The proprietors of the Shropshire Canal held a competition in 1788 to find the best means of raising and lowering heavy weights between the canal and the river Severn. They selected a design by Henry Williams and James Loudon, which was also used at a number of other inclined planes in east Shropshire. Construction of the Hay inclined plane was completed in 1793. By 1820 it was in poor condition and substantial repairs were needed. Further repairs were also carried out in the 1940s. In 1857 the

    The Shropshire Canal used box-shaped tub boats 20 feet long with a load capacity of 5 tons. Twin railway tracks were laid down the incline. The tub boats ascended and descended the inclined plane on wheeled cradles which ran on the rails. At the bottom of the incline the rails went underwater allowing the cradle to become submerged and the tub boat to either float free or be floated into position. At the top of the incline the rails also started under water then climbed a short slope out of the

  7. Johnstown Inclined Plane - Wikipedia › wiki › Johnstown_Inclined_Plane
    • Overview
    • Design
    • History

    The Johnstown Inclined Plane is a 896.5-foot funicular in Johnstown, Cambria County in the U.S. state of Pennsylvania. The incline and its two stations connect the city of Johnstown, situated in a valley at the confluence of the Stonycreek and the Little Conemaugh Rivers, to the borough of Westmont on Yoder Hill. The Johnstown Inclined Plane is billed as the "world's steepest vehicular inclined plane", and can carry automobiles and passengers, up or down a slope with a grade of 71.9%. The travel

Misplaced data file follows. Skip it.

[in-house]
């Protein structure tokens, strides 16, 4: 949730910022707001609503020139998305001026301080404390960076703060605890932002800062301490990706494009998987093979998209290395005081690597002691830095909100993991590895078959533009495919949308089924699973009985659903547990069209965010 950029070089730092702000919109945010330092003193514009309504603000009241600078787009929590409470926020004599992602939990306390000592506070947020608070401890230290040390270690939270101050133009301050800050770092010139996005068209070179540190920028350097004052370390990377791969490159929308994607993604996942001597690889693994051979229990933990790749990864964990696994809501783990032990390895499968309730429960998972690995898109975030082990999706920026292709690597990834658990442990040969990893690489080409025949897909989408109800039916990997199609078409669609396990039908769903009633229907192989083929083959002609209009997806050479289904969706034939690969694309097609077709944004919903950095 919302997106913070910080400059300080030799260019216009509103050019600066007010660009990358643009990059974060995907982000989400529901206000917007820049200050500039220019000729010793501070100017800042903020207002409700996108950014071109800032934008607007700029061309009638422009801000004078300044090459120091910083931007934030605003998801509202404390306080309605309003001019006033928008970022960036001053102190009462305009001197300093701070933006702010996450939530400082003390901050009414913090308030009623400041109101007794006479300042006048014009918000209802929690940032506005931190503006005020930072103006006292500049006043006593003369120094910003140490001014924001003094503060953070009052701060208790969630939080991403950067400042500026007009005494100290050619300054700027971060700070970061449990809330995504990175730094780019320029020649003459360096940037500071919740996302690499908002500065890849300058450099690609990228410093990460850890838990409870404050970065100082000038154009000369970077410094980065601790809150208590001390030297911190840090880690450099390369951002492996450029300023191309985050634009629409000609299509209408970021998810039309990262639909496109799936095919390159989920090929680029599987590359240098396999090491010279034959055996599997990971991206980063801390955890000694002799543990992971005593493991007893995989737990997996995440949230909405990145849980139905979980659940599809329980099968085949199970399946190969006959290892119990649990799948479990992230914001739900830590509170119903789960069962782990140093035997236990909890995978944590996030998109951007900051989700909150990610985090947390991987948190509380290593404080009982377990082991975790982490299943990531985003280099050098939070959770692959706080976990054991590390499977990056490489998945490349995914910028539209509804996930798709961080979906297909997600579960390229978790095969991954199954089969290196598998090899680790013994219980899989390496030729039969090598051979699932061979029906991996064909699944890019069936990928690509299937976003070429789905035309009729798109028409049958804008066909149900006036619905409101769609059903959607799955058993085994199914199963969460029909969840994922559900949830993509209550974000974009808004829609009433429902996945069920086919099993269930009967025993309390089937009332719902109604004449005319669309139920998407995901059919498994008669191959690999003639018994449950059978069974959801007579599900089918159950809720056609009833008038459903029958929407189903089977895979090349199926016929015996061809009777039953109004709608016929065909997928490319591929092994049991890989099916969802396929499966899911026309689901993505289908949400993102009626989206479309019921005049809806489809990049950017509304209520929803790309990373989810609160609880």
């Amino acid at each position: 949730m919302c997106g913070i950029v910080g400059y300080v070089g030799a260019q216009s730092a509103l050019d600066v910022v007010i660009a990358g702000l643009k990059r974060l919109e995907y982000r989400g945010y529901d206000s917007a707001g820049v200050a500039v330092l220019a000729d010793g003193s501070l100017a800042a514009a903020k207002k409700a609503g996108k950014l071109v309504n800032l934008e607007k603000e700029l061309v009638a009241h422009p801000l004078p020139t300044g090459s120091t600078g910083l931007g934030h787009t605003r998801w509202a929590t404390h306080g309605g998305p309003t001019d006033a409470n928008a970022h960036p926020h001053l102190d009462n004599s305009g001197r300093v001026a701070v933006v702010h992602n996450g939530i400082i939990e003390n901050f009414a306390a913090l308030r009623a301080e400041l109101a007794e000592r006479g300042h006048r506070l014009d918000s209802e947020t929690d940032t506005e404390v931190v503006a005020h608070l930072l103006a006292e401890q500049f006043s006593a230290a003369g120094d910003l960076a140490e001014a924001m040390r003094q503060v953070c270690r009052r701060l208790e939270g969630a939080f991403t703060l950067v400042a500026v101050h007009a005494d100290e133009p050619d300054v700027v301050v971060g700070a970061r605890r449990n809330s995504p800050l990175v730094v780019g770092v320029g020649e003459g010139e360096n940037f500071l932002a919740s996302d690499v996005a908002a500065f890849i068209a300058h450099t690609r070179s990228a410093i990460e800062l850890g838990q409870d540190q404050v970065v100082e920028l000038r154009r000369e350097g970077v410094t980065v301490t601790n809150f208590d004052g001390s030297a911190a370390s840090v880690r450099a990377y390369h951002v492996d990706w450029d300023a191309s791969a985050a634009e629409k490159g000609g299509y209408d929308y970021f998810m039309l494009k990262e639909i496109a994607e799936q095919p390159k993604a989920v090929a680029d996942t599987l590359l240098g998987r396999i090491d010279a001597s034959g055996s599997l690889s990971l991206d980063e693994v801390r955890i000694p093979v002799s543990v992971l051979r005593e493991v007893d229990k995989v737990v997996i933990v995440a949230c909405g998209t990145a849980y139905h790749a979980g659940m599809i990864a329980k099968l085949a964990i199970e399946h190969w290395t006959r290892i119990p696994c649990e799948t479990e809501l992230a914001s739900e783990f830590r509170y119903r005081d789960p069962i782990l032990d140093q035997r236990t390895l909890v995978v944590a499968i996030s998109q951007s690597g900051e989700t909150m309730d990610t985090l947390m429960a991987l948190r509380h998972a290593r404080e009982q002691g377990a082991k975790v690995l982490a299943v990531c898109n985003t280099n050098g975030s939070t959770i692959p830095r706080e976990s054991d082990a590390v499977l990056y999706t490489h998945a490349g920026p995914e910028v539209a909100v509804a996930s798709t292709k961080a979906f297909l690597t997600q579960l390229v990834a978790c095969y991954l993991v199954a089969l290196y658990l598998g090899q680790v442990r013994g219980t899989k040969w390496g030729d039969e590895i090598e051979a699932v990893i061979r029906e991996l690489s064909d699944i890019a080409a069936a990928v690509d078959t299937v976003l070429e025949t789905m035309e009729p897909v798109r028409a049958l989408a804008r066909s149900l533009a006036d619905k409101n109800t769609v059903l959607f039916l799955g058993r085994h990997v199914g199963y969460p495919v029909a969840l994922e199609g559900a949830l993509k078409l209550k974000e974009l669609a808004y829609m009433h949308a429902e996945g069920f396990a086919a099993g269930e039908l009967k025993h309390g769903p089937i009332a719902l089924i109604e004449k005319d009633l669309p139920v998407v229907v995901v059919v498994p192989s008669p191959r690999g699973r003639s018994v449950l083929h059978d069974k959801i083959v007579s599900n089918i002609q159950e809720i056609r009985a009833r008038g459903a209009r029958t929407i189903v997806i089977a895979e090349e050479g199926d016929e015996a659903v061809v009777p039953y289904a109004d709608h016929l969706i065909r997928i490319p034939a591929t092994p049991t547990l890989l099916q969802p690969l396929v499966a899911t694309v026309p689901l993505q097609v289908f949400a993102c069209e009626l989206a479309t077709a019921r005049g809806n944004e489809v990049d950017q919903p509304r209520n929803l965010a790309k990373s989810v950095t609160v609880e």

The Johnstown Inclined Plane was designed by Hungarian engineer Samuel Diescher, who had also designed the Duquesne, Castle Shannon and Fort Pitt Inclines in Pittsburgh. The funicular consists of a parallel set of 8 ft broad gauge railroad tracks with a 70.9% grade or an angle of 35 degrees and 28 minutes from the horizontal. The incline is 896.5 feet long and ascends 502.2 feet vertically to the top of Yoder Hill and the borough of Westmont, the station of which is at an elevation of 1,693.5 fe

    Inclines are common in Europe, and immigrants, like the German, Slavic, and Welsh people who settled near Johnstown, remembered them from their native lands and brought the concept to the United States. The earliest inclines in the United States were a series of 10 that were buil